Advocates of sortal essentialism have argued that concepts like “thing” or “object” lack the unambiguous individuative criteria necessary to play the role of genuine sortals in reference. Instead, they function as “dummy sortals” which are placeholders or incomplete designations. In disqualifying apparent placeholder sortals, however, these philosophers have posed insuperable problems for accounts of childhood conceptual development. I argue that recent evidence in psychology demonstrates that children do possess simple or basic sortals of physical objects or things. I contend that (...)
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  8.  79
    A Study in the Cognition of Individuals' Identity: Solving the Problem of Singular Cognition in Object and Agent Tracking.Nicolas Bullot - 2007 - Consciousness and Cognition 16 (2):276-293.
    This article compares the ability to track individuals lacking mental states with the ability to track intentional agents. It explains why reference to individuals raises the problem of explaining how cognitive agents track unique individuals and in what sense reference is based on procedures of perceptual-motor and epistemic tracking. We suggest applying the notion of singular-files from theories in perception and semantics to the problem of tracking intentional agents. In order to elucidate the nature of agent-files, three views of the (...)
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  9. Events, Sortals, and the Mind-Body Problem.Eric Marcus - 2006 - Synthese 150 (1):99-129.
    In recent decades, a view of identity I call Sortalism has gained popularity. According to this view, if a is identical to b, then there is some sortal S such that a is the same S as b. Sortalism has typically been discussed with respect to the identity of objects. I argue that the motivations for Sortalism about object-identity apply equally well to event-identity. But Sortalism about event-identity poses a serious threat to the view that mental events are token identical (...)
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    Tracing the Identity of Objects.Lance J. Rips, Sergey Blok & George Newman - 2006 - Psychological Review 113 (1):1-30.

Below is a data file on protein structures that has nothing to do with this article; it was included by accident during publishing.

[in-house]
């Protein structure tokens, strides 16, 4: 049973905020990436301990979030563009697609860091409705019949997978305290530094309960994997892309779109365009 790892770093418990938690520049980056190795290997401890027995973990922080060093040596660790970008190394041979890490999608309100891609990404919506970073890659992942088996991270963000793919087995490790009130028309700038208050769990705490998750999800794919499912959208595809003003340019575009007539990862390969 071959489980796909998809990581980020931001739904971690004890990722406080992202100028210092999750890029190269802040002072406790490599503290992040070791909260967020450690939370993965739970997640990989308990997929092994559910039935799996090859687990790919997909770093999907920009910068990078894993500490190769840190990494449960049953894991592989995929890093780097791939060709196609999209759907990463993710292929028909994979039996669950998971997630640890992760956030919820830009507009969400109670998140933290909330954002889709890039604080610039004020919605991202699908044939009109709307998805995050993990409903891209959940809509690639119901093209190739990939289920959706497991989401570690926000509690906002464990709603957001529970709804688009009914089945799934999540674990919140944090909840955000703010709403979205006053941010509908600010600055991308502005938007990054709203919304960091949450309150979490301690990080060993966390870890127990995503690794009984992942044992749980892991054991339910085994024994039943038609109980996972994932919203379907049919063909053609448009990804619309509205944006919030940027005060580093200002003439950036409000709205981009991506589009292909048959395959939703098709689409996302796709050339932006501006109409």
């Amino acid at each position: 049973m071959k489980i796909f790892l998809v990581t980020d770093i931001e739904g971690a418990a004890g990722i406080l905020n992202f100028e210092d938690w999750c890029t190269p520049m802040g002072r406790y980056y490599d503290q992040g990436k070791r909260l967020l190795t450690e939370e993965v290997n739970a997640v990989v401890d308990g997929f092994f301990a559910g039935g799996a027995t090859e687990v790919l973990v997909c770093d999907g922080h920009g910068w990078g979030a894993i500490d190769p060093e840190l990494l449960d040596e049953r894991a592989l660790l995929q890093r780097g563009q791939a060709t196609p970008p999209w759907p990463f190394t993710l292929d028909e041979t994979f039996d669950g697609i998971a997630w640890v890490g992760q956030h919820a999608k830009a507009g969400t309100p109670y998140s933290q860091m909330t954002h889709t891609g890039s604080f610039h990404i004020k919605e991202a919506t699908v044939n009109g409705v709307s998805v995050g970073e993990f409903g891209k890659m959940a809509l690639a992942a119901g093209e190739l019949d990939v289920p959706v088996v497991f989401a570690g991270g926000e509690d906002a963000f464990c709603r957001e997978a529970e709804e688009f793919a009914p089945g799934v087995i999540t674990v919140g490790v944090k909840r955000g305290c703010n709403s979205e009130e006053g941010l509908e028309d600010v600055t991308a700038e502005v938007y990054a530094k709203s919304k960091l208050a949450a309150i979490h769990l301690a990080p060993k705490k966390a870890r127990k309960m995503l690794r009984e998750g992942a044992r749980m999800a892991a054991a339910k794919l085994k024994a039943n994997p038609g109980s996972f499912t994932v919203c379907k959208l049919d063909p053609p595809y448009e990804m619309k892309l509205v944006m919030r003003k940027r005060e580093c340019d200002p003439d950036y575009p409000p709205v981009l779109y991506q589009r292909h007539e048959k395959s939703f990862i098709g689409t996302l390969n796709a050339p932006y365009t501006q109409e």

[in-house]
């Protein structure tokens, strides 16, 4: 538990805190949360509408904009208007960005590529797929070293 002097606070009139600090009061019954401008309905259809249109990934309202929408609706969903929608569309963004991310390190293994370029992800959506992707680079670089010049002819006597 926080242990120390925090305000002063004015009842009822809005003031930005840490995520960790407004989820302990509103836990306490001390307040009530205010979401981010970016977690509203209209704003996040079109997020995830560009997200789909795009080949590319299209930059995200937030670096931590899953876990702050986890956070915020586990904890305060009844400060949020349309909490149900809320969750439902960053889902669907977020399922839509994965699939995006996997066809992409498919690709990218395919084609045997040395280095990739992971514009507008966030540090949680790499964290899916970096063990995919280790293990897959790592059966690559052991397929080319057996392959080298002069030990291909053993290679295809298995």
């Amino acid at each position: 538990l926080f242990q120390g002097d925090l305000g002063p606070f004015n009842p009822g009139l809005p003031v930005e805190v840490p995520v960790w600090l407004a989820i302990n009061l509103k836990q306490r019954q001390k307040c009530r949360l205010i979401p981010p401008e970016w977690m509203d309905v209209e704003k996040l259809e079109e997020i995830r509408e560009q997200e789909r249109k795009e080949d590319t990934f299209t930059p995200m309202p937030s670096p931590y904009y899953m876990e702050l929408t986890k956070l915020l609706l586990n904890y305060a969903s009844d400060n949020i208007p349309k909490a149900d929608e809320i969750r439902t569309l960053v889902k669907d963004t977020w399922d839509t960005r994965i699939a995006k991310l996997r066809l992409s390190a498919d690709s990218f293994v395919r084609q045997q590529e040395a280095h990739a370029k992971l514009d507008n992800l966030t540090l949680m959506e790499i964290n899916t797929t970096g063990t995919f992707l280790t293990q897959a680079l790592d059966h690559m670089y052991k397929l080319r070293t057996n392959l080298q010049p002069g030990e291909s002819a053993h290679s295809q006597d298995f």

This article considers how people judge the identity of objects (e.g., how people decide that a description of an object at one time, t₀, belongs to the same object as a description of it at another time, t₁). The authors propose a causal continuer model for these judgments, based on an earlier theory by Nozick (1981). According to this model, the 2 descriptions belong to the same object if (a) the object at t₁ is among those that are causally close (...)
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  11.  68
    Is the Object Concept Formal?Roberto Casati - 2004 - Dialectica 58 (3):383–394.
    This review article explores several senses in which it can be held that the (actual, psychological) concept of an object is a formal concept, as opposed, here, to being a sortal concept. Some recent positions both from the philosophical and psychological literature are analyzed: Object-sortalism (Xu), quasi-sortalist reductive strategies (Bloom), qualified sortalism (Wiggins), demonstrative theories (Fodor), and anti-sortalism (Ayers).
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  12.  49
    Objects and Attention: The State of the Art.Brian Scholl - 2001 - Cognition 80 (1-2):1-46.